Boris Johnson’s former chief adviser Dominic Cummings has made a series of explosive claims about mistakes made by the government during the Covid pandemic.
During a seven-hour joint session of the Commons Heath, and Science and Technology committees, Mr Cummings made a number of allegations – here are the key points.
1. The government ‘failed’
“Tens of thousands of people died, who didn’t need to die,” Mr Cummings said.
Earlier, he said sorry for ministers, officials and advisers “like me” for falling “disastrously short of the standards that the public has a right to expect”.
“When the public needed us most the government failed,” he added, apologising to “the families of those who died unnecessarily”.
Mr Cummings said the government was not on a “war footing” when the virus emerged in January and February last year and “lots of key people were literally skiing”.
2. PM ‘not fit for office’
Mr Cummings made a series of allegations against his former boss Boris Johnson, including:
- He dismissed the emerging coronavirus as “the new swine flu” and “just a scare story” – and pledged to be injected “live on TV with the virus so everyone realises it’s nothing to be frightened of'”
- He was a “thousand times too obsessed with the media” and appeared to be persuaded by the Daily Telegraph’s view of events on any given day
- He said he would rather see “bodies pile high” than order a third lockdown in the autumn of 2020, seeming to confirm a BBC report and contradict the prime minister’s denials
Describing a decline in his relationship with Mr Johnson after the summer of 2020, he said “it was clear in July that our relations were very far from where they had been”.
He added: “They took another terrible dive after the second lockdown in October because the prime minister knew that I blamed him for the whole situation – and I did – and by 31 October our relations were essentially already finished…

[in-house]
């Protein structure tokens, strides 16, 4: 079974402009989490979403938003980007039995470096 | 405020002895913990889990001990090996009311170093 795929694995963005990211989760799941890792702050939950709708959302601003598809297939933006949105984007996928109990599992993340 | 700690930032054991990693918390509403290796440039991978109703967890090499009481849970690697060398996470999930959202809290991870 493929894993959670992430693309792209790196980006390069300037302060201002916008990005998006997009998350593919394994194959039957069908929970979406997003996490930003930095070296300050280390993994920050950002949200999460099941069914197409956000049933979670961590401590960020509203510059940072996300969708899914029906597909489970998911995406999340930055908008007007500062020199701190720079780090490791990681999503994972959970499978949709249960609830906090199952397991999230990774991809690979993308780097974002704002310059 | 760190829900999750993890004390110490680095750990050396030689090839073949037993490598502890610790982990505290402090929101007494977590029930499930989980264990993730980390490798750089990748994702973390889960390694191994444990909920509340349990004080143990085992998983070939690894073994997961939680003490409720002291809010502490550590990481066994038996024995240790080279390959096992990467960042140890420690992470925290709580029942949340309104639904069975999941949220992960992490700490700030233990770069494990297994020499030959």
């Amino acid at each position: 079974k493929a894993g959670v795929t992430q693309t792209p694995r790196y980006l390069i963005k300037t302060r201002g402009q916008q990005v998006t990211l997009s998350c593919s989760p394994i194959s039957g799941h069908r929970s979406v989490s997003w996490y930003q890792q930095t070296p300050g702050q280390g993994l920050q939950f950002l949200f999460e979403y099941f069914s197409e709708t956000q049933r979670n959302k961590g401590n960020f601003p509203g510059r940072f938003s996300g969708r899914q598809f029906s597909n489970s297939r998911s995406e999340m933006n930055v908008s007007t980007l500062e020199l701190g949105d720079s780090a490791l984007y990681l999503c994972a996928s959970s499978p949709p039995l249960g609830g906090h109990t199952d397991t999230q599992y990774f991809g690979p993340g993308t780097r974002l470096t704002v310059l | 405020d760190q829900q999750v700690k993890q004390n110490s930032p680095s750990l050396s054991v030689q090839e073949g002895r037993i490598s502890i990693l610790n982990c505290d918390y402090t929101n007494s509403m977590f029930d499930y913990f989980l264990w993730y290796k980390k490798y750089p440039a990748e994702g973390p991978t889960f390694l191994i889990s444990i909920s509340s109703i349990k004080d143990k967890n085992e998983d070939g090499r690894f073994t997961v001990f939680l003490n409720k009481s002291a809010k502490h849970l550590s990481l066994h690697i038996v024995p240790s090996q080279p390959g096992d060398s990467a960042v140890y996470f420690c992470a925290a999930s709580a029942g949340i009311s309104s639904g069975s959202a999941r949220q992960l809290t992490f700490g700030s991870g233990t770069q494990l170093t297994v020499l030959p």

“The heart of the problem was, fundamentally, I regarded him as unfit for the job. And I was trying to create a structure around him to try and stop what I thought would have been bad decisions, and push things through against his wishes.”
Asked later by Labour MP Sarah Owen whether Boris Johnson was a “fit and proper person to get us through this pandemic”, Mr Cummings replied: “No.”
Downing Street rejected many of the remarks and Mr Johnson insisted his government at “every stage tried to minimise loss of life”.
3. Hancock ‘should have been fired’
Mr Cummings appeared to reserve his harshest criticism for Health Secretary Matt Hancock.
Mr Hancock “should have been fired for at least 15 to 20 things”, Mr Cummings said, as he alleged the health secretary:
- Displayed “criminal, disgraceful behaviour” as he held back coronavirus tests and meddled in efforts to build a mass testing system in order to meet a “stupid” pledge of 100,000 tests per day in April 2020
- Lied during meetings held in the Downing Street cabinet room, including about testing people before they were discharged from hospital into care homes during the first wave
- Used the UK’s chief scientific adviser Sir Patrick Vallance and chief medical adviser Chris Whitty as a “shield” for government failings at Downing Street news conferences
- Mr Cummings and the UK’s then most senior civil servant Sir Mark Sedwill recommended to the prime minister that Mr Hancock be sacked in April 2020
- The prime minister did not sack Mr Hancock because some felt he would be a convenient fall guy during any future public inquiry
A spokesman for Mr Hancock later said: “We absolutely reject Mr Cummings’ claims about the health secretary.”
Mr Hancock added he had not seen Mr Cummings’ evidence to MPs in full “and instead I’ve been dealing with getting the vaccination rollout going, especially to over-30s, and saving lives”.